North has taught classes at the Blount County Jail for 11 years on Financial Peace and Work Force Readiness and serves as a mentor to inmates. He is a member of the Foster Care Review Board and also works with Celebrate Recovery, helping people overcome addictions. “Celebrate Recovery is deliberately, on a national level, reaching out to military veterans,” he said. A group dedicated to veterans has recently started at First United Methodist Church in Maryville.
After the presentations, Weinbaum spoke about benefits the veterans and their spouses deserve and how to acquire them. He advised the veterans to keep up with their health issues, especially conditions that could have been brought about by exposure to Agent Orange, an herbicide and defoliant chemical used by the military during the Vietnam War, 1961-1971. Some of the conditions include diabetes, cancer, heart disease and secondary conditions such as neuropathy and kidney issues. He also spoke about hearing loss, post-traumatic stress disorder and other conditions directly related to a veteran’s time of service. Several veterans and their spouses asked questions on how to get help when the VA officer in their area was ineffective, receiving information from both Weinbaum and others in the group, including Davidson, who works on behalf of veterans in Alabama.
Band of brothers
James Barnes, of Garland, Texas, originally conceived the plan for the 1/8th reunions in Townsend. He served as a medic in Company D.
“This is great,” he said. “This year we have six new people who haven’t been here before. Everybody exchanges stories and we talk about Vietnam, where we were, what we did. It’s very therapeutic. I enjoy talking to people — I listen more than I talk. It’s real good to see people you were in combat with, see how they’ve progressed in their lives.”
“Capt.” Raymond Sanders, of Florida, said the reunions are about friendship and association.
“Sometime I can help somebody else to talk, to help get some things out of your system that you don’t want to talk to other people about,” he said. “It’s a way to get things out that you’ve been holding back for years.” He knows all about that after being diagnosed with post-traumatic stress disorder. “I didn’t think I had it,” he said. But after individual and then group counseling, his granddaughter told him, “You know what, Grandpa, since you went to those PTSD classes, you’re a much nicer man now.” He didn’t realize the changes until that moment.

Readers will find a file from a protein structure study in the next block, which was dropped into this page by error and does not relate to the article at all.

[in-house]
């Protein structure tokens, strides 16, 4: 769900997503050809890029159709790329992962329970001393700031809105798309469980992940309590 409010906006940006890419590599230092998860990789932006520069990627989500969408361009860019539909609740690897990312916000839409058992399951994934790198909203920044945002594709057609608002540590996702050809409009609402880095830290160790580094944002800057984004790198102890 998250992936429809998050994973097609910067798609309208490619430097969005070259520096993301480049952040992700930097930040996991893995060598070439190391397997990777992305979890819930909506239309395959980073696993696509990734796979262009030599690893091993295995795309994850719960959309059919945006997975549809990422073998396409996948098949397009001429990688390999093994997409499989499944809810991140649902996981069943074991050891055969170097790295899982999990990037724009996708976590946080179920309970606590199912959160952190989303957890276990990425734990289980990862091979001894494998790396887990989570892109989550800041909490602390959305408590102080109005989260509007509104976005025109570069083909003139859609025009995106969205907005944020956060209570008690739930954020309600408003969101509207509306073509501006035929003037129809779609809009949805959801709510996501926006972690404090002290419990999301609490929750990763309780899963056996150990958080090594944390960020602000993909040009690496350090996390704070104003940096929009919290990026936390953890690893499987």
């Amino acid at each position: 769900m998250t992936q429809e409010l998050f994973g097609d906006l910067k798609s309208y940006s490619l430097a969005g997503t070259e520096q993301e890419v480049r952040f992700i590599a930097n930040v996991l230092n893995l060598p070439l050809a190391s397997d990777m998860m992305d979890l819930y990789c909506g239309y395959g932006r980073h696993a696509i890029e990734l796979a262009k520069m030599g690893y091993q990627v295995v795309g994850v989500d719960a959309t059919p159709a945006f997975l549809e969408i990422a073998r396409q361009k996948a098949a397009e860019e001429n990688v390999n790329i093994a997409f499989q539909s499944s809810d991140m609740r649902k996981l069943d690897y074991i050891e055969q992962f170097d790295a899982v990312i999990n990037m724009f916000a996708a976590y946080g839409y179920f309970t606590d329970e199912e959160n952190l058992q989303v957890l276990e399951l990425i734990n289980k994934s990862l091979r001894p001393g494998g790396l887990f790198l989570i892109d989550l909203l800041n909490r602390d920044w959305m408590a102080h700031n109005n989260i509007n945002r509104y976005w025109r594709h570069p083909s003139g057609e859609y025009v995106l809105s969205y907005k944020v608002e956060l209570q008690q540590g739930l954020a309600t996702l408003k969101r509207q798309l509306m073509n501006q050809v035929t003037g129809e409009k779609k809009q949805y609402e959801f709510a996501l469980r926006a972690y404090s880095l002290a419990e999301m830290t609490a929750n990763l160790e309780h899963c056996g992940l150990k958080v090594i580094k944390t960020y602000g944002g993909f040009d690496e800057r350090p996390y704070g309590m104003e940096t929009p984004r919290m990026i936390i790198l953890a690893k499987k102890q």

Robert C. Moore, of Dickson, credits Sanders with saving his life. “He was Delta Company commander, and I was Bravo Company commander,” Moore said. “We operated together a good bit. We were in one good firefight together and he probably saved my life.”
He also mentioned the blessing of being with people who know what that time in Vietnam was like.
“This is a chance to get back together with these folks, show a little appreciation for what they’ve done,” Moore said. It helps him, as well; like many of his brothers-in-arms, he also has PTSD. “They know what I’m talking about, I know what they’re talking about,” he said. “We trust each other. We’ve been through the fire together. In some ways it helps. In some ways it causes you to think about things you’d rather forget about.
“We went to Vietnam with the idea that we were doing something really good for the country, that we were stopping Communism,” Moore said. “We felt if we didn’t stop Communism that our children would have to.”
Davidson agreed, and said, “I want people to understand that this was a terrible time in the history of our country, not ever politically correct. Every one of these guys made the decision to serve their country. I think if you asked anybody here, they’d answer the same way — that they’d do it all over again.”